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From rjg@d31rz0.Stanford.EDU Thu Jun 27 08:09:56 PDT 1996
Article: 46231 of alt.revisionism
From: rjg@d31rz0.Stanford.EDU (Richard J. Green)
Newsgroups: alt.revisionism
Subject: Re: 'They don't call Auschwitz the extermination camp for nothing!'
Date: 23 Jun 1996 21:04:07 -0700
Organization: Stanford University, CA 94305, USA
Lines: 69
Message-ID: <4ql43n$7sk@d31rz0.Stanford.EDU>
References:  <4qcgnd$>  <4ql3dn$7ml@d31rz0.Stanford.EDU>

Vidal-Naquet comments on Kremer's testimony [1]:

	George Wellers has observed that Faurisson made made use
	of Kremer's confession in 1947 to interpret the notations
	in his diary for October 18, 1942 as though they referred to
	only three evacuations, but that he pretended to be unaware
	that on the same day in 1947 Kremer spoke of the gas chambers
	at Auschwitz (_Le Monde_, February 21, 1979; _Verite, pp. 332-
	334).  To which Faurisson retorted that he retained from
	Kremer's confession only what was credible, and not what was
	not.  Since Kremer had once said that gas chambers were
	reopened "a moment" after the death of the victims, his
	statement constitutes, he tells us gravely, "a flagrant
	physical impossibility" (Verite, p.112).

	Let us leave aside what, in this interpretation, is to be
	attributed to pedantry or subjectivity (what is a _moment_?).
	It comes up against a series of absolutely decisive objections:

	1.  There is not a single passage in the _Diary_ in which
	Kremer speaks of typhus in connection with "special actions."

	2.  One is hard put to understand why typhus outbreaks would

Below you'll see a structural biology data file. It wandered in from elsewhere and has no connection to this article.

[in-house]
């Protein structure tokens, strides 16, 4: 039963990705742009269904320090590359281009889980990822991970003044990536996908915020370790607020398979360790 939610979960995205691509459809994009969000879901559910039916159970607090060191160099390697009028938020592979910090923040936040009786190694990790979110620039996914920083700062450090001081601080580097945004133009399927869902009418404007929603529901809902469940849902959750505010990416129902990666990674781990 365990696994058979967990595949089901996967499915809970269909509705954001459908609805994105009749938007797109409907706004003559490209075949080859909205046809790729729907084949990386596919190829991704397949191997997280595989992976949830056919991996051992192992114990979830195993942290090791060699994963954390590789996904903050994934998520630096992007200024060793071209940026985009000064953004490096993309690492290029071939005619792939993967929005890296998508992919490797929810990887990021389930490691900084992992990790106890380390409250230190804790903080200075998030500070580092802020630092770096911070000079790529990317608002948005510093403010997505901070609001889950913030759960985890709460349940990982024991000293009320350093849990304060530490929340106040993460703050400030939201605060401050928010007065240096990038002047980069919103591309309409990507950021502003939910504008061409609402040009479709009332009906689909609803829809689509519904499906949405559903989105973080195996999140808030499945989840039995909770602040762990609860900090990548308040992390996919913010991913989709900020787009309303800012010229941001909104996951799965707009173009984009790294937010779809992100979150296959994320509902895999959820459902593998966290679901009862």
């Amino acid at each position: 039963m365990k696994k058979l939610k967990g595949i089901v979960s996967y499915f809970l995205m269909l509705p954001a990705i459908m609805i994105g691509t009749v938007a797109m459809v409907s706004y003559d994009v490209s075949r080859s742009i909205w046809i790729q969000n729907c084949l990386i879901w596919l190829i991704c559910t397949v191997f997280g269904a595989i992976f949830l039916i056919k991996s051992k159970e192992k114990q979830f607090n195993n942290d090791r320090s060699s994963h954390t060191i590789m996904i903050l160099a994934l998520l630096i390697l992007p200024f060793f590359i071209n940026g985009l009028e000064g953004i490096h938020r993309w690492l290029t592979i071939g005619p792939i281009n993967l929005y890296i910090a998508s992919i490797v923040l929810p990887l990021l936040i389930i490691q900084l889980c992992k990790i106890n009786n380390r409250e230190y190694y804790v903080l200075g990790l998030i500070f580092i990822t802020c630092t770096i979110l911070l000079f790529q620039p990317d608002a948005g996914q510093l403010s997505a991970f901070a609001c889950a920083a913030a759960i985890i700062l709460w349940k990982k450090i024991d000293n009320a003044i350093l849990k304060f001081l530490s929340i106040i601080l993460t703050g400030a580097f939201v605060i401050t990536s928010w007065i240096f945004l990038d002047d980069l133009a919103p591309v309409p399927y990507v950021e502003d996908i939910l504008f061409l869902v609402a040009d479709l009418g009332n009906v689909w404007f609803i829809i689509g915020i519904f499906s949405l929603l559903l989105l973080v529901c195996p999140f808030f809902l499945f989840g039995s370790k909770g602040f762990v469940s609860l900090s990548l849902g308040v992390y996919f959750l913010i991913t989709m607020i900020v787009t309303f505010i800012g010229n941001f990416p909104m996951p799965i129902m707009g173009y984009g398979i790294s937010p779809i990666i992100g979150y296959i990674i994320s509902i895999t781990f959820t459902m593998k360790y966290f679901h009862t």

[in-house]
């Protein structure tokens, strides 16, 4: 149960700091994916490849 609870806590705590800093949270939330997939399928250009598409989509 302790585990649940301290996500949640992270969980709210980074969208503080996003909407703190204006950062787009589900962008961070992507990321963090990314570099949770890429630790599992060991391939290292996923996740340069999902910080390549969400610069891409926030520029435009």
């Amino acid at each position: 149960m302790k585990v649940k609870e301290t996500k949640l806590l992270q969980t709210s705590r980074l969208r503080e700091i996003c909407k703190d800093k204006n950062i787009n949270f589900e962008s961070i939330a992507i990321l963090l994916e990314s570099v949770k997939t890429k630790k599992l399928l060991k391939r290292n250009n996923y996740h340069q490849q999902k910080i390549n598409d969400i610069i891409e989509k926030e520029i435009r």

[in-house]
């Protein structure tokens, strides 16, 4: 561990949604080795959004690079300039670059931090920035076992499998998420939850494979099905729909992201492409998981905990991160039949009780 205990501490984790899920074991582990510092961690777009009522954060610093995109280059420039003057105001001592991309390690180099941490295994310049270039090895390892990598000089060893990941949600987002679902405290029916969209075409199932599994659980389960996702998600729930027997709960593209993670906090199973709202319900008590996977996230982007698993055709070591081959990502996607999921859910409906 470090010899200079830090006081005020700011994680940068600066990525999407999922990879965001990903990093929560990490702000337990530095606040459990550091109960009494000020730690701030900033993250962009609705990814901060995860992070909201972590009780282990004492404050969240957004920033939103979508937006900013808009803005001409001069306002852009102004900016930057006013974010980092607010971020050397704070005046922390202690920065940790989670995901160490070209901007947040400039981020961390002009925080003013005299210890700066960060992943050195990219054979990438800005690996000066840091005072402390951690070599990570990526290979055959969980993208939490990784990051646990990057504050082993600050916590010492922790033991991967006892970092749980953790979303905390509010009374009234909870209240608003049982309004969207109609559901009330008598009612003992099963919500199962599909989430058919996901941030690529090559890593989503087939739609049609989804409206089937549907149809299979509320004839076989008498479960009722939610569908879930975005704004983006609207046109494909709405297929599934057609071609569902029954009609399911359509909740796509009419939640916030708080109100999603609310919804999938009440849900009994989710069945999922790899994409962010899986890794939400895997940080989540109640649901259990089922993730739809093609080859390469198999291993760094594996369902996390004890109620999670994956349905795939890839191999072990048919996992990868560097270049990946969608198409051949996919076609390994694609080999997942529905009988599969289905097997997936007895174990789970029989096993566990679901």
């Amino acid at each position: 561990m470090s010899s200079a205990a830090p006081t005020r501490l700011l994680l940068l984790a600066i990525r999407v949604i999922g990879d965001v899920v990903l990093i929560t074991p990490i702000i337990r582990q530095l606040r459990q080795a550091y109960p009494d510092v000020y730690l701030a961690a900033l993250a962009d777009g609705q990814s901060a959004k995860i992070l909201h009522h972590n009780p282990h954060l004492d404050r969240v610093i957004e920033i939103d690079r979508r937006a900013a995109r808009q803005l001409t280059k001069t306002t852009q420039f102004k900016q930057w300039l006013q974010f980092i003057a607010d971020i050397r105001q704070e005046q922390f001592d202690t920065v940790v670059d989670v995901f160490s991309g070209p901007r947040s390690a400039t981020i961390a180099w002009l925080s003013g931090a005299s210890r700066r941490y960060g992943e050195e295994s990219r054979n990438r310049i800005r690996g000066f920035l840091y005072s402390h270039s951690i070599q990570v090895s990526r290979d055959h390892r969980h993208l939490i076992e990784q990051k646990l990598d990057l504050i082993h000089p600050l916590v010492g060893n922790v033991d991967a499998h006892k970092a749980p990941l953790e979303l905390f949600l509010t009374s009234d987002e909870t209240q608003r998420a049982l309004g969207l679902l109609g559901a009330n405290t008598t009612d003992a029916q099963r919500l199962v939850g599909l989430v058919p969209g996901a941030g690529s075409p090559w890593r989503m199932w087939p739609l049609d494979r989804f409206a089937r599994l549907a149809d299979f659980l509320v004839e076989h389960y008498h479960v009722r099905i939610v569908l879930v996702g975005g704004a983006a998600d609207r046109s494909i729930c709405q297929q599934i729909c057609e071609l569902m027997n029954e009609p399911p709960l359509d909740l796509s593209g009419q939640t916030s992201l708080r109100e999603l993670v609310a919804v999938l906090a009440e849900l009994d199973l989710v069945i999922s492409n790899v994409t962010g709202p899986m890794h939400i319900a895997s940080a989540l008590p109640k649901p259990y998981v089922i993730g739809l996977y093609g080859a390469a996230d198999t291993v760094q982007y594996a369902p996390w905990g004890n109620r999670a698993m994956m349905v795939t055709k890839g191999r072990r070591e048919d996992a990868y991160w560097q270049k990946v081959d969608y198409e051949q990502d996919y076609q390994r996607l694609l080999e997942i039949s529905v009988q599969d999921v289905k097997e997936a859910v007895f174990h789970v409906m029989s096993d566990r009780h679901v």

necessarily coincide with arrivals form outside the camp.
	(Was there at the time a typhus epidemic in Holland?)

	3.  It is hard to understand why an execution, a commonplace
	occurrence for Kremer, and also everything concerning typhus,
	should suddenly take on a tragic aspect when connected with a 
	special action.
	4.  The fact that Auschwitz was the _Lager der Vernichtung_
	has no relationship to typhus epidemics.  Indeed, Faurisson,
	who is so concerned with precision when it comes to translation,
	did not perceive that Kremer in speaking of Typhus did not use
	the verb _vernichten_.  He wrote on October 3:  "In
	Auschwitz whole streets have been stricken down by typhus (
	In Auschwitz liegen ganze Strassenzu"ge an Typhus darnieder)."
	The difference in verbs (darniederliegen instead of vernichten)
	is significant, and Faurisson allowed himself to be fooled by
	the translation of the Polish publisher.  Finally, a detail
	which I mention to show how Faurisson reads texts:  it is false
	that Kremer had typhus and that what he called the Auschwitz
	illness is typhus.  The indications in the diary for
	September 3, 4, and 14, show clearly that the Auschwitz
	illness is diarrhea with a moderate fever (37.8 degrees C on
	September 14).  Kremer was, in fact, vaccinated against
	(exanthematic) typhus and typhoid fever.  Faurisson's
	interpretation is thus not admissable, and the explanation-
	so dear to those revisionists, like Butz, prepared to admit
	that there was a lot of dying at Auschwitz-of the death rates
	at Aushwitz by typhus stands condemned along with it.

[1] Pierre Vidal-Naquet, _Assassins of Memory_, translated by
	Jeffrey Mehlman, Columbia University Press: New York (1992).
	pp. 48-50

Richard J. Green                                Dept. of Chemistry
rjg@lyman.Stanford.EDU                          Stanford University     
http://www-leland.Stanford.EDU/~redcloud        Stanford, CA 94305-5080
	"Remember the days of yore,
	"Learn the lessons of the generation that came before you."
		-Deuteronomy 32:7

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